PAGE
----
The court next turned to the heart of its opinion. The court found:

Nothing in the language of the regulation requiring consultation with an independent health care professional or the case law interpreting it suggests that "consult with" means to receive a report based upon an independent examination of the claimant. Such an examination results in the insertion of new information into the record at the appeal stage after the claimant has had his final opportunity to address any perceived deficiencies in his claim as initially submitted.

Instead of acting as a consultant for the purpose of assisting the plan administrator in interpreting the medical information in the record, a consultant who examines the claimant and submits a report adds to the record. In that scenario, the appellate body does not "consult with" the health care professional at all. Rather, it considers the results of his examination of the claimant as another bit of information upon which to base its decision. The Court is convinced that the use of a health care professional in that manner is not what the Secretary contemplated in requiring that the plan administrator "consult with" an independent health care professional in considering an appeal from the denial of a claim. For that reason, the Court is persuaded that the BPAC erred when it permitted Christopher Layne to examine Plaintiff and to submit his report, which was made a part of the record on appeal. The Court notes that the record includes no suggestion that the BPAC actually consulted with Christopher Layne in any fashion.

As a consequence, the court reversed and remanded the case for issuance of a revised denial and consultation with "an appropriate independent health care professional."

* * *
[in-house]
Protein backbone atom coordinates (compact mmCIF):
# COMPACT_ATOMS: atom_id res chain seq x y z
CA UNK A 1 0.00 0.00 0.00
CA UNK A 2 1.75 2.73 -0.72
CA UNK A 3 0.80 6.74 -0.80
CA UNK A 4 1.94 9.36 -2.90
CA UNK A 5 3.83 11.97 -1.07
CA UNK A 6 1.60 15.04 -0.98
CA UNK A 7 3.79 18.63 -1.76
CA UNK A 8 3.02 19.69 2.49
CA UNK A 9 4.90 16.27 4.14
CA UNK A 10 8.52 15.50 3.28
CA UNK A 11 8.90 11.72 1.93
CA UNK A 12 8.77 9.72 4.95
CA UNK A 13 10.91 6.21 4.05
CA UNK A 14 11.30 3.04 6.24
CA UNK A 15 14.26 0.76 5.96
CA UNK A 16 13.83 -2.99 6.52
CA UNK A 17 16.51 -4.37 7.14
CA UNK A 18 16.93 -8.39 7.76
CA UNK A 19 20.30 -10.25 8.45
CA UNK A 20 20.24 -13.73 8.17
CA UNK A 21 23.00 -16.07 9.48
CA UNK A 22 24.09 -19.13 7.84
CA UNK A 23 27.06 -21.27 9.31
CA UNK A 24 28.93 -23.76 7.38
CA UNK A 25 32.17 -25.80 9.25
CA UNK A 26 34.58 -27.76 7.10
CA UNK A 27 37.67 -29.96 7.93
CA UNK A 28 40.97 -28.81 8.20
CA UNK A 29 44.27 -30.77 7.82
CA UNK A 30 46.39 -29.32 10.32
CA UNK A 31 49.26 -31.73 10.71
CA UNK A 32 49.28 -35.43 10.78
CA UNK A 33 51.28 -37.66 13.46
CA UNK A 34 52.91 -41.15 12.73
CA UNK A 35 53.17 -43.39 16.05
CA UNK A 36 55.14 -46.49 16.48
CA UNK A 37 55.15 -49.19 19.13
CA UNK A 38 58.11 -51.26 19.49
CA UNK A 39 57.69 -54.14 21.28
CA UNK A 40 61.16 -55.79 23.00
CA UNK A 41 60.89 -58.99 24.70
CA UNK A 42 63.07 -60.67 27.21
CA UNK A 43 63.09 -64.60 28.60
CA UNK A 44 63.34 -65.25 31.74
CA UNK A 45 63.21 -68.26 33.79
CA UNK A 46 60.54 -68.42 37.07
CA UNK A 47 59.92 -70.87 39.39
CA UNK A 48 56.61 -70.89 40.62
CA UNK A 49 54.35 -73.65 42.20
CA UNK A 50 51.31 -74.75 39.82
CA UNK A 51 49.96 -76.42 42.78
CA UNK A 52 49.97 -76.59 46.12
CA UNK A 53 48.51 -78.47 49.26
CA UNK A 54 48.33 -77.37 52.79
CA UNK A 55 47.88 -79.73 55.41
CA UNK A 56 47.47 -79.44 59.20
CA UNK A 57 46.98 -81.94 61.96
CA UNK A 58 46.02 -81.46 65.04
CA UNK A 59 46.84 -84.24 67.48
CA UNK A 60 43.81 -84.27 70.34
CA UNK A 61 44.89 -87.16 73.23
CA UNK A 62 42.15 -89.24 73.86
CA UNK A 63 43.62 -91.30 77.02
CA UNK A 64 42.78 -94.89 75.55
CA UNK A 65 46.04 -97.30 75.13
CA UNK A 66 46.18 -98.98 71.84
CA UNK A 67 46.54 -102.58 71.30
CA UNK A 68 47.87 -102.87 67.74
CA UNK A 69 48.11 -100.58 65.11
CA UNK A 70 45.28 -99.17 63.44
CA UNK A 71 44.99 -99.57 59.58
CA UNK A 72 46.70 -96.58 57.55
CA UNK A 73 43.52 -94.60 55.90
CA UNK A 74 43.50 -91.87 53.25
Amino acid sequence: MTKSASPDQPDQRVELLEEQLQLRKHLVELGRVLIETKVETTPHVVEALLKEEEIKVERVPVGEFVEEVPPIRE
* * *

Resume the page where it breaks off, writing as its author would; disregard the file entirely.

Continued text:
Discussion: This issue has been coming to a head in several decisions on which we have reported in recent months. First, in Kosiba v. Merck & Co., 384 F.3d 58 (3d Cir. 9/14/2004)( October 2004 ), the Third Circuit found a procedural irregularity in the plan's request for an independent examination after benefits had been terminated despite consistent, unequivocal evidence favoring disability at the time of the termination. Then, in Abram v. Cargill, Inc., 395 F.3d 882 (8 th Cir. 1/24/2005)( February 2005) , the court ruled a plan's failure to share evidence developed during appeal with claimant justified a remand. Also see, Russo v. Hartford Life and Accident Insur.Co., 2002 U.S. Dist. Lexis 26566 (S.D.Cal.)( February 2002 ), the insurer cannot close the record to the insured but keep it open for itself (citing Killian v. Healthsource Provident Administrators, Inc., 152 F.3d 514 (6 th Cir. 1998)); Mindt v. Prudential Insur.Co. of America, 322 F.Supp.2d 1150 (D.Ore. 6/4/2004)( July 2004 )(claimant justified in refusing to attend IME requested during appeal). There is something deeply troubling to claimants when, after a claim decision has already been made and substantial evidence is submitted on appeal, the insurer then, for the first time, seeks an independent evaluation.

Cases such as Neiheisel should give insurers pause before they simply terminate a claimant and then go looking for supporting evidence later. Disability benefits are crucially important to insureds who count on the availability of benefits in their time of need. Particularly if insurers are going to claim the right to a discretionary standard of review as a claim fiduciary, they need to act as claim fiduciaries and make decisions supported by evidence at the time the decision is made. Any lesser standard of conduct is inconsistent with 29 U.S.C. §1104(a)(1) which compels fiduciaries to act exclusively in the interest of plan participants for the purpose of paying benefits.